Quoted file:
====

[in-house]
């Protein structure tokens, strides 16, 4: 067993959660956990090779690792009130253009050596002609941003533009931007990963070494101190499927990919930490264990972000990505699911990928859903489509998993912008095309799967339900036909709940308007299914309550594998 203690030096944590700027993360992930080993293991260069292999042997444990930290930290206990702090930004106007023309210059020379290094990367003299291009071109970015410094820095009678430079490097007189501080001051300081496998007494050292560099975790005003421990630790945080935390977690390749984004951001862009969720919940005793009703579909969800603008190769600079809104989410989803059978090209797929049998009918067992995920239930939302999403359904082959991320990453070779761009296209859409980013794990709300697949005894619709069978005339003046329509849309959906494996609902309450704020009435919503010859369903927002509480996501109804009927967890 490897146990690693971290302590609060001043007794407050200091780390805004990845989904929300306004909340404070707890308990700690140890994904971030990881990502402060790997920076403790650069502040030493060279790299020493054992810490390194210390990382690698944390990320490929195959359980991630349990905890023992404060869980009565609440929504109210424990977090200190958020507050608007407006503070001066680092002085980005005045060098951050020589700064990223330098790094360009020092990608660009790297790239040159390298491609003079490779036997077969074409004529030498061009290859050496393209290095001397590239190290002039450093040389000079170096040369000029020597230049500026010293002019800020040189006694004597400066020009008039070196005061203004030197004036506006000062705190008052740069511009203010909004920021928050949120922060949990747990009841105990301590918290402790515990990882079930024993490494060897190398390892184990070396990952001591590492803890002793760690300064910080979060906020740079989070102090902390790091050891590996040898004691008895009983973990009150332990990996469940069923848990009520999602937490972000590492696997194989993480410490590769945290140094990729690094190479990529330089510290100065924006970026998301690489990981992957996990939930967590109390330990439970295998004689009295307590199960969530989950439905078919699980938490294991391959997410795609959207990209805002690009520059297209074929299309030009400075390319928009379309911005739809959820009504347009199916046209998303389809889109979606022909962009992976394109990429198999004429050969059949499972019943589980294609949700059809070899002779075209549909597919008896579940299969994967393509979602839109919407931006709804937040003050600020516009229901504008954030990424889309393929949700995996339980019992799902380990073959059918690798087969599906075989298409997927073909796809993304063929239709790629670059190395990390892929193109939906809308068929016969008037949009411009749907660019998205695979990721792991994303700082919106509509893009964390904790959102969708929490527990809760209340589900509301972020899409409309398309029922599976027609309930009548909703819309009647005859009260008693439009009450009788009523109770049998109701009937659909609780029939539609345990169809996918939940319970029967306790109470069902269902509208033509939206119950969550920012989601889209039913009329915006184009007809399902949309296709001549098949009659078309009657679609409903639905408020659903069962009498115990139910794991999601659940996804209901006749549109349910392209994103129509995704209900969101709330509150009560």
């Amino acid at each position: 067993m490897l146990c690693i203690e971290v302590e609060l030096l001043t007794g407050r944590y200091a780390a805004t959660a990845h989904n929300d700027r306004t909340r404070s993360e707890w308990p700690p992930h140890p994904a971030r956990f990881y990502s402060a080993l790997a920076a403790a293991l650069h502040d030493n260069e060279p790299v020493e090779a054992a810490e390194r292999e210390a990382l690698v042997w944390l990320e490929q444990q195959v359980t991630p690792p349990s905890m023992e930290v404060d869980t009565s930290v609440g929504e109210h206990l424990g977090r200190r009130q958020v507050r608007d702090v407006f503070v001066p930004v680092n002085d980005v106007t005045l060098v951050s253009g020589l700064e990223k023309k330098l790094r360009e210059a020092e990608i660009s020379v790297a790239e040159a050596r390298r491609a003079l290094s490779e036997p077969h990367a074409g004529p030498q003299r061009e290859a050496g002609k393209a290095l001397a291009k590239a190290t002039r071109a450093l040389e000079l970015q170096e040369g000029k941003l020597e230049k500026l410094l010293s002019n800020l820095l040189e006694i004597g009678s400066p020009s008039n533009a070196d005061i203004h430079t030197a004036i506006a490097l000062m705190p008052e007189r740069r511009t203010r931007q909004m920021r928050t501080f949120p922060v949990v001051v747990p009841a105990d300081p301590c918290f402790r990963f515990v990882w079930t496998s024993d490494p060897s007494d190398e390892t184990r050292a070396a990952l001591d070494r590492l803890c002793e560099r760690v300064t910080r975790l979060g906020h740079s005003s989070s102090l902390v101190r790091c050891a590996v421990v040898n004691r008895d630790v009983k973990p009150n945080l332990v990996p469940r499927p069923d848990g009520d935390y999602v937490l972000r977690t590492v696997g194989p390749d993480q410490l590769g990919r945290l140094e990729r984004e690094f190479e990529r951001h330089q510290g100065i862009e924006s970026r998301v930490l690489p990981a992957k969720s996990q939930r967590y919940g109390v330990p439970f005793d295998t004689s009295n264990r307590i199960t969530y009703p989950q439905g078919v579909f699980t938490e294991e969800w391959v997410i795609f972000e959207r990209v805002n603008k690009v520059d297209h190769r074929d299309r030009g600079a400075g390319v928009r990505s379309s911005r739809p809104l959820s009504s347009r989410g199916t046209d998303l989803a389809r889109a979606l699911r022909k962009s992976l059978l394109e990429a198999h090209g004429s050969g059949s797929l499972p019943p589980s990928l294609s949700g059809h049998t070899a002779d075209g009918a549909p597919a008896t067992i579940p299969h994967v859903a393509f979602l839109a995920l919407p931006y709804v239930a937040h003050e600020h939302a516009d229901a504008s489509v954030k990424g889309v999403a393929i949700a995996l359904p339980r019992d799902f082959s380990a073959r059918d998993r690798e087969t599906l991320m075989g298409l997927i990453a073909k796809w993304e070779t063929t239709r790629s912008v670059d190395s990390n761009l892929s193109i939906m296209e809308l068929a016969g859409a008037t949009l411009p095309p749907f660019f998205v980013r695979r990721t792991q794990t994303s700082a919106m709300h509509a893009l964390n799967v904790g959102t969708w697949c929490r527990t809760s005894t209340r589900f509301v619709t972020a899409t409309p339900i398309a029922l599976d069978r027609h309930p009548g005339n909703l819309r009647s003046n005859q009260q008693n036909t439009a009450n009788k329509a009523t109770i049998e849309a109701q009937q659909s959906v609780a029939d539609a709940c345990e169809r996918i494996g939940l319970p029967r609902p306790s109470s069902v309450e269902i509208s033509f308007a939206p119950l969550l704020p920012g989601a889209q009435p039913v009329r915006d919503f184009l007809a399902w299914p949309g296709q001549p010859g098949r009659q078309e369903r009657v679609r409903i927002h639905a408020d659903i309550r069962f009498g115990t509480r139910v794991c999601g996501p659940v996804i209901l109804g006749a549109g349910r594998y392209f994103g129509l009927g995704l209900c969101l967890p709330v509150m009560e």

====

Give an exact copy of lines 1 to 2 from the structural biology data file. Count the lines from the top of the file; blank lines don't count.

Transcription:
[in-house]
């Protein structure tokens, strides 16, 4: 067993959660956990090779690792009130253009050596002609941003533009931007990963070494101190499927990919930490264990972000990505699911990928859903489509998993912008095309799967339900036909709940308007299914309550594998 203690030096944590700027993360992930080993293991260069292999042997444990930290930290206990702090930004106007023309210059020379290094990367003299291009071109970015410094820095009678430079490097007189501080001051300081496998007494050292560099975790005003421990630790945080935390977690390749984004951001862009969720919940005793009703579909969800603008190769600079809104989410989803059978090209797929049998009918067992995920239930939302999403359904082959991320990453070779761009296209859409980013794990709300697949005894619709069978005339003046329509849309959906494996609902309450704020009435919503010859369903927002509480996501109804009927967890 490897146990690693971290302590609060001043007794407050200091780390805004990845989904929300306004909340404070707890308990700690140890994904971030990881990502402060790997920076403790650069502040030493060279790299020493054992810490390194210390990382690698944390990320490929195959359980991630349990905890023992404060869980009565609440929504109210424990977090200190958020507050608007407006503070001066680092002085980005005045060098951050020589700064990223330098790094360009020092990608660009790297790239040159390298491609003079490779036997077969074409004529030498061009290859050496393209290095001397590239190290002039450093040389000079170096040369000029020597230049500026010293002019800020040189006694004597400066020009008039070196005061203004030197004036506006000062705190008052740069511009203010909004920021928050949120922060949990747990009841105990301590918290402790515990990882079930024993490494060897190398390892184990070396990952001591590492803890002793760690300064910080979060906020740079989070102090902390790091050891590996040898004691008895009983973990009150332990990996469940069923848990009520999602937490972000590492696997194989993480410490590769945290140094990729690094190479990529330089510290100065924006970026998301690489990981992957996990939930967590109390330990439970295998004689009295307590199960969530989950439905078919699980938490294991391959997410795609959207990209805002690009520059297209074929299309030009400075390319928009379309911005739809959820009504347009199916046209998303389809889109979606022909962009992976394109990429198999004429050969059949499972019943589980294609949700059809070899002779075209549909597919008896579940299969994967393509979602839109919407931006709804937040003050600020516009229901504008954030990424889309393929949700995996339980019992799902380990073959059918690798087969599906075989298409997927073909796809993304063929239709790629670059190395990390892929193109939906809308068929016969008037949009411009749907660019998205695979990721792991994303700082919106509509893009964390904790959102969708929490527990809760209340589900509301972020899409409309398309029922599976027609309930009548909703819309009647005859009260008693439009009450009788009523109770049998109701009937659909609780029939539609345990169809996918939940319970029967306790109470069902269902509208033509939206119950969550920012989601889209039913009329915006184009007809399902949309296709001549098949009659078309009657679609409903639905408020659903069962009498115990139910794991999601659940996804209901006749549109349910392209994103129509995704209900969101709330509150009560």